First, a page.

Rodney Bagley was born in Ogden, Utah, on 2 October 1934. He earned a B.S. in geological engineering in 1960, and a PhD in ceramic engineering in 1964, both from the University of Utah. He worked for Corning Incorporated from 1963 until his retirement in 1994, researching unique ceramic materials. Bagley is a Corning Research fellow, an American Ceramic Society fellow, and recipient of the Geijsbeck Award (1985) and the International Ceramics Prize (1996). He was inducted into the National Inventors Hall of Fame in 2002.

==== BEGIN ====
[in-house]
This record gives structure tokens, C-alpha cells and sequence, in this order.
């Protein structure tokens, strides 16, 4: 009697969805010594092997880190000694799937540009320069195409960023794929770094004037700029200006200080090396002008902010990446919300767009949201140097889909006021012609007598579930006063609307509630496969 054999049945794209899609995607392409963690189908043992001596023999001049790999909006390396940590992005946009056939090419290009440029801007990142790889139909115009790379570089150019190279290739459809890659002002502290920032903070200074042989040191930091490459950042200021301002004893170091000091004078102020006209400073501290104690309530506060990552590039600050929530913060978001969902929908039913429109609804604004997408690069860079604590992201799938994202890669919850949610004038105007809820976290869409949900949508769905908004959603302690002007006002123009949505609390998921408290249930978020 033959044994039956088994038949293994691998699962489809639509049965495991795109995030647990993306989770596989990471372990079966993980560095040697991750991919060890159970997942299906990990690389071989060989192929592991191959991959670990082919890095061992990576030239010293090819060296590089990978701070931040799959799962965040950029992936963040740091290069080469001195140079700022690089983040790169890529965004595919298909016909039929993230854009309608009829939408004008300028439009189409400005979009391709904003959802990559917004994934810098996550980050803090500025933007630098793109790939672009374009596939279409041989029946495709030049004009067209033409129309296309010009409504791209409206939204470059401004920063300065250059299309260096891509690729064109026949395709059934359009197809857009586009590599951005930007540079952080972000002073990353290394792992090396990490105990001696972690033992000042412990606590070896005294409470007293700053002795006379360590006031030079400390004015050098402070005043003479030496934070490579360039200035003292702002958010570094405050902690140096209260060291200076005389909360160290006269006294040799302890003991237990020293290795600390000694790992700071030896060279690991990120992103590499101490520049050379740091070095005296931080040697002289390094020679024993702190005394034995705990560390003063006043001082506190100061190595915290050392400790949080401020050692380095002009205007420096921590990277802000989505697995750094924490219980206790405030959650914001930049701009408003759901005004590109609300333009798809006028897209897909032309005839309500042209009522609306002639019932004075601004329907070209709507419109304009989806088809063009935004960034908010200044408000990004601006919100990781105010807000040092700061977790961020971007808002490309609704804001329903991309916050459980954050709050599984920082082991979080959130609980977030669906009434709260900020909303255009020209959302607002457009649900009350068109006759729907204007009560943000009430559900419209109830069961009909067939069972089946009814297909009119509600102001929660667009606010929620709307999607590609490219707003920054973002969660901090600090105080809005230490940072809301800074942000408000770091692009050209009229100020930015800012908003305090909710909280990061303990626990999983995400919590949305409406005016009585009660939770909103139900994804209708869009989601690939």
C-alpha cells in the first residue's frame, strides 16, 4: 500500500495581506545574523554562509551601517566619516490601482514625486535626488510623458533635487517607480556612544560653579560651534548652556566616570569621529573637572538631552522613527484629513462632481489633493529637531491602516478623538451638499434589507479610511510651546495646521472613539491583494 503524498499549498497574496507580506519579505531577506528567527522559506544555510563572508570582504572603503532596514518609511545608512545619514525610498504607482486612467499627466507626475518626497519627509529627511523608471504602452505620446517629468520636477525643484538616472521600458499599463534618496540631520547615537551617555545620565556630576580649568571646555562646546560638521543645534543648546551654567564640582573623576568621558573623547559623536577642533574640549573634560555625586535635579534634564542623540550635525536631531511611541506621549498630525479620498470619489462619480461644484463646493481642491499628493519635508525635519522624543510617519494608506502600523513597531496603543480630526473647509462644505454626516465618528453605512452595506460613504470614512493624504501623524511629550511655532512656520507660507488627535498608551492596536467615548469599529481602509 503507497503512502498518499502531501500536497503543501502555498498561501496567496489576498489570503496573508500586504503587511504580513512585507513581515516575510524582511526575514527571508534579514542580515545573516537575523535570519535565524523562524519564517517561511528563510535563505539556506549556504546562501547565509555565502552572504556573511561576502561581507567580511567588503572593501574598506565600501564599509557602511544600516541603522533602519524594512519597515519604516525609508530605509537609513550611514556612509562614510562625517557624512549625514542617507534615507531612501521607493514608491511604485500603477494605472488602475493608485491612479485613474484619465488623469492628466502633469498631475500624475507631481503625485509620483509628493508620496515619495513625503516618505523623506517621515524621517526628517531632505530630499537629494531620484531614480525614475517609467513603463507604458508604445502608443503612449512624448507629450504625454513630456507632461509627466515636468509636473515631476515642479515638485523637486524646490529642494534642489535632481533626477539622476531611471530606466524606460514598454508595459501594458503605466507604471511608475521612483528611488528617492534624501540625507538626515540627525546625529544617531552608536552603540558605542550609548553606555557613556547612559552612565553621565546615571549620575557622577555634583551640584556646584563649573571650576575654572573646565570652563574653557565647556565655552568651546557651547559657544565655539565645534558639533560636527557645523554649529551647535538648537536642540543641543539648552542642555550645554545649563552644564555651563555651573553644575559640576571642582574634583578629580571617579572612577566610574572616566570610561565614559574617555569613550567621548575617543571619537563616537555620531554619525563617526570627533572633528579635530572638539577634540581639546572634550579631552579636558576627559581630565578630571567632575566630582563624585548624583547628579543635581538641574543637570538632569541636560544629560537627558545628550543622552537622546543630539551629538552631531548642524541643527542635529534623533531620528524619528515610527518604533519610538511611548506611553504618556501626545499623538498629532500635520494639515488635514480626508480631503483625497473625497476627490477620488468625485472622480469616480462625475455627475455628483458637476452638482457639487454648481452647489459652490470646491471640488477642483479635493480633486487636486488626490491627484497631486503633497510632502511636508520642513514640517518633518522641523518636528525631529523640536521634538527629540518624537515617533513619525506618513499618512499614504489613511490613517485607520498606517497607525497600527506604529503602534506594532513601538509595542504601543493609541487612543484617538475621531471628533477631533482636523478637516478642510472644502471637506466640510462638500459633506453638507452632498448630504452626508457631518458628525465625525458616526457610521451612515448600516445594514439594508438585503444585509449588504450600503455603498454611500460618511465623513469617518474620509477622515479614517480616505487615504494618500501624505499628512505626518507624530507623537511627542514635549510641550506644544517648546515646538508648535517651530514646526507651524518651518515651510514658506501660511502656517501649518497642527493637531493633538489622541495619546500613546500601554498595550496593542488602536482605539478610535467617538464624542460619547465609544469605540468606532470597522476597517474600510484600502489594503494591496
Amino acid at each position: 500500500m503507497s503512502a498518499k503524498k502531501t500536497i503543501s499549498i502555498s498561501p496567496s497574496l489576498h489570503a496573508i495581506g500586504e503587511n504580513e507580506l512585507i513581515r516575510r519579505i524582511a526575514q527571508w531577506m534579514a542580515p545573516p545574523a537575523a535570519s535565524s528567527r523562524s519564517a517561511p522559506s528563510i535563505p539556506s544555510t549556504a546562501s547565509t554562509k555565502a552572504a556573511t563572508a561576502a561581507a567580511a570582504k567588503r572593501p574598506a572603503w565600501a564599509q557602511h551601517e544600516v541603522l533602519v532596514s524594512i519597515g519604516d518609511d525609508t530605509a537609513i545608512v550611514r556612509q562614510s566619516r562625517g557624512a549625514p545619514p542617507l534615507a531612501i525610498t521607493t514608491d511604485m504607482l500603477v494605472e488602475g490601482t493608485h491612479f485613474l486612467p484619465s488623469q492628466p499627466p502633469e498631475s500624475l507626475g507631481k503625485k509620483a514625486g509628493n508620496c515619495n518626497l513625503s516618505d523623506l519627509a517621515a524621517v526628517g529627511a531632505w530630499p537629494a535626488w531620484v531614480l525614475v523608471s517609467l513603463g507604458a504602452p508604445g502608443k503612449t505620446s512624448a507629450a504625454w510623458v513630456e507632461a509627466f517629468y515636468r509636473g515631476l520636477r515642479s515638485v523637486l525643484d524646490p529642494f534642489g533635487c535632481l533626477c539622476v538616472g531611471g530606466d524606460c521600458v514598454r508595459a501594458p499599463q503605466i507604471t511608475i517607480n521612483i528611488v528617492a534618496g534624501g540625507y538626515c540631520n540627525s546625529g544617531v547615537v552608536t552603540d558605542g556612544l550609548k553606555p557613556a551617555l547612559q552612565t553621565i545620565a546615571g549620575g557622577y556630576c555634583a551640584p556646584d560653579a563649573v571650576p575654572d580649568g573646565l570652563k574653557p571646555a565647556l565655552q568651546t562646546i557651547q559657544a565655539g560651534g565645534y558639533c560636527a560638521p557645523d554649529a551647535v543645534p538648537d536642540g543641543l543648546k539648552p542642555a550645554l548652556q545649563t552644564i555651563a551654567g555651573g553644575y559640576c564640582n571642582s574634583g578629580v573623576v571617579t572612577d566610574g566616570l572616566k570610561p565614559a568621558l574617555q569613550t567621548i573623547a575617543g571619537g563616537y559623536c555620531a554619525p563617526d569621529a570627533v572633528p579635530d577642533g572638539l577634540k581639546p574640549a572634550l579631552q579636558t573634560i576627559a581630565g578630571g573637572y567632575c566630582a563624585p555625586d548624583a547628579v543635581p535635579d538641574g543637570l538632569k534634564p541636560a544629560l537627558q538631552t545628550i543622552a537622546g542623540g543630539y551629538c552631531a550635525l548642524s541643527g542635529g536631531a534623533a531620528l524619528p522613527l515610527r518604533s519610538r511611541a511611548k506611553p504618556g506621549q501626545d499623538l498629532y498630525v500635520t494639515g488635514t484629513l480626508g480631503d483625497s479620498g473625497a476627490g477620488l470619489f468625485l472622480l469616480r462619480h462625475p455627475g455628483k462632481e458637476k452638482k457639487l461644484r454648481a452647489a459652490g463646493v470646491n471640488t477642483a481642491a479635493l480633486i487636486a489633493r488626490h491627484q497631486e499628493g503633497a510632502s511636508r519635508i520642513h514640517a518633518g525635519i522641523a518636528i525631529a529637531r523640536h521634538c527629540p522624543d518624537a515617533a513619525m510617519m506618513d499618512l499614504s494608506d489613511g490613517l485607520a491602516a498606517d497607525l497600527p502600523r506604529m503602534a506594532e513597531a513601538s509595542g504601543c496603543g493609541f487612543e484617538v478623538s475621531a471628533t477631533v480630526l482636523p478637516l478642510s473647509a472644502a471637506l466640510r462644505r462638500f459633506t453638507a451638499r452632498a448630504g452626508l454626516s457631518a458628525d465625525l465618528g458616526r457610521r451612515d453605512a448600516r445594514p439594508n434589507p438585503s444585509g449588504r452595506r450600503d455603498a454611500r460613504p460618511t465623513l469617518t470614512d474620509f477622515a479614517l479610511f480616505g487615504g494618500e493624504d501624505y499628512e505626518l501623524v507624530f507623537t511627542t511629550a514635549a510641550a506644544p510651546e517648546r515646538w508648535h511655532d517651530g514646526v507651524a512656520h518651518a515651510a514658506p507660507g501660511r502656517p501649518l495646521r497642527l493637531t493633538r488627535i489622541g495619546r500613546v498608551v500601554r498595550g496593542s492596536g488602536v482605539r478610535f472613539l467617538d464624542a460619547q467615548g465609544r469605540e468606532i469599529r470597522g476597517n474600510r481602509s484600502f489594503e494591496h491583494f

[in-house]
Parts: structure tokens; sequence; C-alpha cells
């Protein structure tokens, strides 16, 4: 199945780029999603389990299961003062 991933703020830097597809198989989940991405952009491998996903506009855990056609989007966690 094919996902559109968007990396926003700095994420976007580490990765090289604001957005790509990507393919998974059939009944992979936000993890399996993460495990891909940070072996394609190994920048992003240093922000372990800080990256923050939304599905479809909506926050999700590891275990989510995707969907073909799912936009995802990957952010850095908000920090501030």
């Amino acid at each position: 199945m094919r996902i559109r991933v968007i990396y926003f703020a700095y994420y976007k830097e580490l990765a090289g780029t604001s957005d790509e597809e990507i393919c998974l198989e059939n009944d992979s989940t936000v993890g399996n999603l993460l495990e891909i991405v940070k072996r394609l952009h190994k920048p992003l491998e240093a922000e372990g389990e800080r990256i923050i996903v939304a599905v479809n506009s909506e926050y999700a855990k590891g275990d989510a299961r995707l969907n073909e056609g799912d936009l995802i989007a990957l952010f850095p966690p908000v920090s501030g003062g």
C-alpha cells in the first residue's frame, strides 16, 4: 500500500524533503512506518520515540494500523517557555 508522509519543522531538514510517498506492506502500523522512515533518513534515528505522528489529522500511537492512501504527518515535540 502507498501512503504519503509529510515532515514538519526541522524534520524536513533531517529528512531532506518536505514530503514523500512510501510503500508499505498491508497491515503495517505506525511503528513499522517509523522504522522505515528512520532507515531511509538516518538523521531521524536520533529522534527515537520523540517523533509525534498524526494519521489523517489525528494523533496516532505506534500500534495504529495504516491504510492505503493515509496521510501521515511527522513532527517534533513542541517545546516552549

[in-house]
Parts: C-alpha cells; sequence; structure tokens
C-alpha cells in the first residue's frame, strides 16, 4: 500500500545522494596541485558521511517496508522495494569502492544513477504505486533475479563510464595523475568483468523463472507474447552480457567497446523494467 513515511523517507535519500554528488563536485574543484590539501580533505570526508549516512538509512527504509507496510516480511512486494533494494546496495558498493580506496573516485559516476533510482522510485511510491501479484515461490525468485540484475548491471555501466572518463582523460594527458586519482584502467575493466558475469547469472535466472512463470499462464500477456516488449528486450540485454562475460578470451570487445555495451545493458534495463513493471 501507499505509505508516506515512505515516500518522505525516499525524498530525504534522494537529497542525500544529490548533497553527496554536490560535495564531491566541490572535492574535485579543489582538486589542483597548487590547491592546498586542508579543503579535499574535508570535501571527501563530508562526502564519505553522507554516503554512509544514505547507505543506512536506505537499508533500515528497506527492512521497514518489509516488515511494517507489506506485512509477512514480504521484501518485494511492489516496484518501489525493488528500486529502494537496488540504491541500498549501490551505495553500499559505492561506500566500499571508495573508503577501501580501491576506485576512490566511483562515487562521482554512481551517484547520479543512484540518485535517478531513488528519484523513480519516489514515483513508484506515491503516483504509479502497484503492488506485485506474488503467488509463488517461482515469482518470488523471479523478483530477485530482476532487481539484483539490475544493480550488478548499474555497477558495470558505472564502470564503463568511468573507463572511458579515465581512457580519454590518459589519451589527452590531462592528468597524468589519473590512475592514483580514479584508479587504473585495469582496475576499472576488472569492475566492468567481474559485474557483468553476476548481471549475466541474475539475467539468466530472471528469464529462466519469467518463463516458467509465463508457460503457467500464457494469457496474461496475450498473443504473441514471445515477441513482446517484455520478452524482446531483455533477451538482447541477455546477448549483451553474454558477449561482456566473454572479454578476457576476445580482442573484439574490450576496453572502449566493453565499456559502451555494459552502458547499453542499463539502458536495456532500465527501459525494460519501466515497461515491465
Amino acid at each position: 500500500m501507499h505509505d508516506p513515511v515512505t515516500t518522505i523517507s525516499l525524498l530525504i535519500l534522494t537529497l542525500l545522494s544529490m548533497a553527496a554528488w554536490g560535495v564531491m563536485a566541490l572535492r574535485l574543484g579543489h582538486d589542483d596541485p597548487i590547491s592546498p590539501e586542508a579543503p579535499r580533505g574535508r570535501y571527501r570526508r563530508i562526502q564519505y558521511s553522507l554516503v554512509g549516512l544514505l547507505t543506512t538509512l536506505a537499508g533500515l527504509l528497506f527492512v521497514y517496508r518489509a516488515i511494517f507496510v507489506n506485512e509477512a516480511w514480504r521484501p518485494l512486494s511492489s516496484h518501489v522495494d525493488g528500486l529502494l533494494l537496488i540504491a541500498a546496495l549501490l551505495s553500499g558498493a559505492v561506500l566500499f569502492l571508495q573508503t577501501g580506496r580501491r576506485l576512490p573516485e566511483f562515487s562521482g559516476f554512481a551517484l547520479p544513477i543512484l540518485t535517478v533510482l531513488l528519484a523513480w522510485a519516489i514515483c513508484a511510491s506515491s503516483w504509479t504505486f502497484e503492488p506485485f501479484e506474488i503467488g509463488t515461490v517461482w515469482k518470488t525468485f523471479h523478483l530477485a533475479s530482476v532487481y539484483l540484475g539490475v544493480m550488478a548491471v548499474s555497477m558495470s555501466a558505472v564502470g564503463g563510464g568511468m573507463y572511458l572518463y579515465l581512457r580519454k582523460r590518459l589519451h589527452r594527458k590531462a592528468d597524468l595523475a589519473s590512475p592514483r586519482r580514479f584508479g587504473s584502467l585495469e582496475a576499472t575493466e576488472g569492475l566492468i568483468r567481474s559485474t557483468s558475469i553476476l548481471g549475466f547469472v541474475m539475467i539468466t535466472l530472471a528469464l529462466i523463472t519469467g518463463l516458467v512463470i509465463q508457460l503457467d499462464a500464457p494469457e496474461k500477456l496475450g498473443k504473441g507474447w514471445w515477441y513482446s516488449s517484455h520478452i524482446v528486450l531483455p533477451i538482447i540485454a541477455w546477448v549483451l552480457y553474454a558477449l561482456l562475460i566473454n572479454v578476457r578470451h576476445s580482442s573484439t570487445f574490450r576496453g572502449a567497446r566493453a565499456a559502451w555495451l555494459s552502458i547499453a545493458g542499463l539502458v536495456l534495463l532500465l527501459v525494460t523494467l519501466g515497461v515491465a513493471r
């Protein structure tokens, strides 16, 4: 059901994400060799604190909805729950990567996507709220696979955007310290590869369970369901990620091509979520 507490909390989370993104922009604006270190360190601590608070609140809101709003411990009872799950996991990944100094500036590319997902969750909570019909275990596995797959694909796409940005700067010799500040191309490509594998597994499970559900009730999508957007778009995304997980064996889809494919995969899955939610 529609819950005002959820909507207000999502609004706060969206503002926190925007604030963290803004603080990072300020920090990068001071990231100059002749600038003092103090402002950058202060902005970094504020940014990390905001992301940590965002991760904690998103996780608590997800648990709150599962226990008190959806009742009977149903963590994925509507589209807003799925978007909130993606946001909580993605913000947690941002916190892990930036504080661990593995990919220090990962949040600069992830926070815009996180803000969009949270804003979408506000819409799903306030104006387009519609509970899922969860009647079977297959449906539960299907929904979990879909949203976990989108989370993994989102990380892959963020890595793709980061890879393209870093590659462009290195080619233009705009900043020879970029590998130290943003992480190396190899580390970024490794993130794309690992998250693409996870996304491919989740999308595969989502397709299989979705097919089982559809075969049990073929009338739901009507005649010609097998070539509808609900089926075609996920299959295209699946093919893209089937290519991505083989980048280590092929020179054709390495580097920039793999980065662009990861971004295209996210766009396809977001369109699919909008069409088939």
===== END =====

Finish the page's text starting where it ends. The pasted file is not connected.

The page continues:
The Clean Air Act (1970) set new standards for automotive emissions. Bagley, as part of a Corning team that also included Irwin Lachman and geologist Ronald Lewis, invented the core, or substrate, used in modern catalytic converters. They developed the extrusion die along with a process that made a thin-walled, honeycomb cellular ceramic substrate. Thousands of cellular channels through the structure allowed for a large surface area. The inside surface area was then coated with a catalyst that reacted with pollutants, converting 95% of exhaust pollutants into harmless emissions, including carbon dioxide, nitrogen, and water vapor. A restriction of the ceramic substrate was that due to its sensitivity, only lead-free gasoline could be used. Ceramic substrate technology is now used by every automotive manufacturer in the world and is credited with reducing automotive pollutants by more than three billion tons worldwide.